After Spider-Man tunes the orchestra, the epic journey of a show begins under the baton (and lightsaber) of conductor Nicholas Buc with the great opening fanfare of the iconic main title Star Wars theme. Beyond the familiarity and resonance of the grand symphonic score, there is something exhilarating about its brilliant brass sounds, regardless of how many times you may have heard it at previous QSO shows. The drama then continues with ‘Gladiator (Suite)’, which builds percussively a bit like Bolero from a noble and majestic theme into the sounds of battle drama. These rousing works of John Williams and Hans Zimmer are fitting openers, not just due to the unique sound palettes the two have created for a vast repertoire of movies, but for the way in which this allows for explanation of how masterworks have inspired contemporary classics.

Just as the best pieces weave story and emotion together in their music, the program’s selections allow opportunity for all parts of the orchestra to be highlighted as part of their interplay. In its swinging ‘60s sounds Rod Goodwin’s ‘Miss Marple (Theme)’ highlights the vibrant violins with harpsichord punctuation, while Edvard Grieg’s ‘In the Hall of the Mountain King’ (from the familiar Peer Gynt Suite N.1, op.46) sees the orhcestra’s larger strings creeping along quietly before ascending to an increasingly frenetic collision of passionate energy.

For those whose symphonic knowledge comes predominantly from the classical refrains of Looney Toons, ‘Ride of the Valkyries’ from Die Walküre, the second instalment of Wagner’s “Ring Cycle” set of four operas, not only takes audiences back to ‘Kill the Wabbit’ lyrics of “What’s Opera, Doc?”, but allows for showcase of low brass instrumentation, including from Caribbean pirates on trombones. And Paul Dukas’ ‘The Sorcerer’s Apprentice’ similarly takes many audience members back to the Walt Disney’s imaginative segment in the movie “Fantasia”, featuring Mickey Mouse as the apprentice, while also showcasing the sprightly sounds of the bassoon in representation of the broomstick the is brought to life by Mickey Mouse.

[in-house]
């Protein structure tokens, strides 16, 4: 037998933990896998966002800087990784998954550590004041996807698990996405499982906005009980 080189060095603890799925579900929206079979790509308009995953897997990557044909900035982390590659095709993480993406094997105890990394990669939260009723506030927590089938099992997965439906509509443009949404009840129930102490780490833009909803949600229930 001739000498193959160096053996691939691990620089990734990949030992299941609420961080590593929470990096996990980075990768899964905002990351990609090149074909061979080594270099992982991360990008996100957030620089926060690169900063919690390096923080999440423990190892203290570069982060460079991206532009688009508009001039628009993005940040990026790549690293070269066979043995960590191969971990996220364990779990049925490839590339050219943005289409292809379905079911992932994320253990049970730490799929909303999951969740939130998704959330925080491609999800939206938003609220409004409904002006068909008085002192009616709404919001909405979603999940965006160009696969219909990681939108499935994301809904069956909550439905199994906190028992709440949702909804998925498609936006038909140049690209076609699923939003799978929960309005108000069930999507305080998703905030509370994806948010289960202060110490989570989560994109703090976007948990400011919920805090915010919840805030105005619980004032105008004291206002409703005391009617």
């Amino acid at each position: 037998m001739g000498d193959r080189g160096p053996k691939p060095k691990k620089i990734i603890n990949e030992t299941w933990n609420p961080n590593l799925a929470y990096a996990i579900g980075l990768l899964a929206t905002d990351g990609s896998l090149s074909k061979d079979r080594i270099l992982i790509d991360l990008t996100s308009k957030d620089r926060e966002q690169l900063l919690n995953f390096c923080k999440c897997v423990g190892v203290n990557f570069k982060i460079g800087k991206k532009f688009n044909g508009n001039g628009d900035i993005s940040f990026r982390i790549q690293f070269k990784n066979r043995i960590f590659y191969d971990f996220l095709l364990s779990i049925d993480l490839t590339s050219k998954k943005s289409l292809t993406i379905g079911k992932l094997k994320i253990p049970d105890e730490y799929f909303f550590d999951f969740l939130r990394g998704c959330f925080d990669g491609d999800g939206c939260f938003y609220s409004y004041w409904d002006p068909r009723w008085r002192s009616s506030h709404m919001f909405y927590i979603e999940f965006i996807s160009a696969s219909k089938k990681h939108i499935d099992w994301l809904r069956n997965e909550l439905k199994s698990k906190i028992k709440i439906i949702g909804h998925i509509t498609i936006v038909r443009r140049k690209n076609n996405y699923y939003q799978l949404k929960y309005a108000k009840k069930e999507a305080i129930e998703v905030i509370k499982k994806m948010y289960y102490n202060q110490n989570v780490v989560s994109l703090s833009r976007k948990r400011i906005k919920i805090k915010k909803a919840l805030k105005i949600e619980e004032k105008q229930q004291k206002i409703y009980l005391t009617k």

‘The Sorcerer’s Apprentice’ also allows opportunity for Buc to explain (with orchestra demonstration) of the motifs that are paraphrased in “Star Wars”. Indeed, thesymphonic poem is a wonderful highlight, not only in its joyful musical ebb and flow, but also in the accompanying magical transformation of the Concert Hall’s through green illumination, which serves as a reminder of the venue’s spectacular, distinctive aesthetics and acoustics. This occurs also when themes from the Marvel universe are accompanied by a vibrant violet and red saturation in emphasis of their exciting scores.

QSO’s eclectic curation of classic and contemporary soundtracks certainly offers something for everyone, with Bruce Rowland’s joyously stirring ‘The Man From Snowy River’ (with additional ‘Waltzing Matilda’ tribute in its tail) providing an emotional and dramatic swell to sweep audience members of a certain vintage back to the wild ride down the hillside and the landscape shots and action sequences of the iconic 1982 movie. And while it would be easy to sit back with eyes closed to let the nostalgia of one of the most recognised examples of Australian film music wash over us, that would mean missing the delight of seeing The Joker’s sensitive double bass instrumentation.